The authorization primitives we wrote are highly reusable which makes it easy to check access across the schema. Using makeAuthorizedResolver ensures that we’re checking authorization consistently across the code base. We’ve found that the best way to prevent errors is to build systems that make it easy to do the right thing. But we wanted to take things a step further; to not only make it easy to check authorization on every field but to require it .

Mandating authorization in GraphQL schemas

Requiring explicit authorization on every field in the schema gives us a strong guarantee that we’re controlling access to our customer’s data. To do this we took advantage of the flexibility of JavaScript to build a new abstraction into our resolve functions. Since functions are objects we can assign new fields to them at runtime — in this case information to mark them as a special “authorization” function:

function makeAuthorizedResolver(authorizationCheckFunc, resolveFunc) {   const resolver = function authorizedResolver(...args) {     if (authorizationCheckFunc.apply(this, args)) {       return this.resolveFunc.apply(this, args);     }   };   resolver.checksAuthorization = true;   return resolver; }

If a field in a type we define is missing a resolve function tagged as one that checks authorization, then tests will fail. This moves authorization to the forefront of an engineer’s mind as they make changes to the schema.

We even generalized this into a facility for checking arbitrary properties on our resolvers by “tagging” additional fields onto the resolver function and verifying their presence in tests. This is a shared code base (meaning engineers may not have all the necessary context when making changes), and people make mistakes. Verifying our schema in tests helps us ensure that the appropriate guard rails are in place to prevent human error from taking down the site, and has proved to be an effective strategy as we’ve increased the number of developers working on our GraphQL server.

Preventing abuse without sacrificing agility

After implementing authorization in our schema we moved on to figure out how to protect our GraphQL server from abuse. Since it handles queries for arbitrary data served by multiple backend services a bad query could impact other systems that our customers rely on 24/7. Even if no one makes intentionally malicious requests, there’s still the chance that we’d accidentally ship a bad query to production (could you imagine taking down the site due to a preventable mistake?). However, we didn’t want to put up fences that would get in the way of product development. We identified and implemented a couple of key techniques to protect the availability of our system while maintaining the properties that allowed us to work fast with GraphQL.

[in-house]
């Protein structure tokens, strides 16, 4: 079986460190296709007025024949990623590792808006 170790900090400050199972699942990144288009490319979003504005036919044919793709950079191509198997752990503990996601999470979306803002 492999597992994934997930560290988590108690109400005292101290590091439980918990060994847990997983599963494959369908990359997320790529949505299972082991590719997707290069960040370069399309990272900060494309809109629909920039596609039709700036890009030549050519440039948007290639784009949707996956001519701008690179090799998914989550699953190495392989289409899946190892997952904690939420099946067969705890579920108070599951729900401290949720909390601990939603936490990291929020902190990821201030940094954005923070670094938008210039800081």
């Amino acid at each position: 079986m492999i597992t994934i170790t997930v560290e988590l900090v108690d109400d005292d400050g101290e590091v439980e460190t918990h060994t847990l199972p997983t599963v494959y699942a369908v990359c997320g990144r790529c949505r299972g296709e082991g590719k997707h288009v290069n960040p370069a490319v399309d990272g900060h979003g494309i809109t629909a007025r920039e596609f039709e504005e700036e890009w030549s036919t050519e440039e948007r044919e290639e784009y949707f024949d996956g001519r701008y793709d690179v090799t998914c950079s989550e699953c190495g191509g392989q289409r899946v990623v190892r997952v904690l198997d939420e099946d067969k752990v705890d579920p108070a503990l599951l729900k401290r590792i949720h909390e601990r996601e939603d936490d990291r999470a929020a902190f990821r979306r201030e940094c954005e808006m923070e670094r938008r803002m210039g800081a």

First, we restricted the total concurrency of a single request. Since our GraphQL server is dispatching requests to other services asynchronously a single query can result in many concurrent downstream requests. We’re primarily concerned with limiting the impact to other services, and preventing requests from getting made felt more straightforward than parsing a query to attempt to infer its impact statically. Large queries have little effect on our GraphQL service itself as it’s a service composition layer with little logic of its own. We can easily scale it out if needed since it’s totally stateless (our backend services require more attention to increase the capacity of their data stores as well).

To enforce this restriction, requests to other services must first acquire a permit on a per-query semaphore before executing . The total concurrency per query is limited by the number of available permits.

We also added a limit to the total execution time of a request. Long running queries are stopped after this timeout elapses. This, along with the concurrency limit, places an upper bound on the concurrent work allowed by a single inbound request — in effect limiting the “breadth” of a query.

We can use these limits to understand the worst case performance of our system. Understanding and limiting the work that could be done by the service allows us to be good clients . These restrictions are all instrumented so we can keep track of their impact and understand if we need to adjust them. We’ve found that these techniques have provided a good degree of safety against overwhelming the server, without getting in the way as we write queries. The instrumentation we added makes it clear during development if a query gets restricted, giving the developer the chance to improve it before going to production.

Success!

Overall we’ve been really pleased working with GraphQL. It was great to quickly integrate GraphQL with other services that allowed us to rapidly iterate on customer features, rather than non-user facing infrastructure. Head over to fabric.io  to see it in action!

We’re helping our customers build the best apps in the world. Want to be a part of the Fabric team and build awesome stuff? Check out our open positions!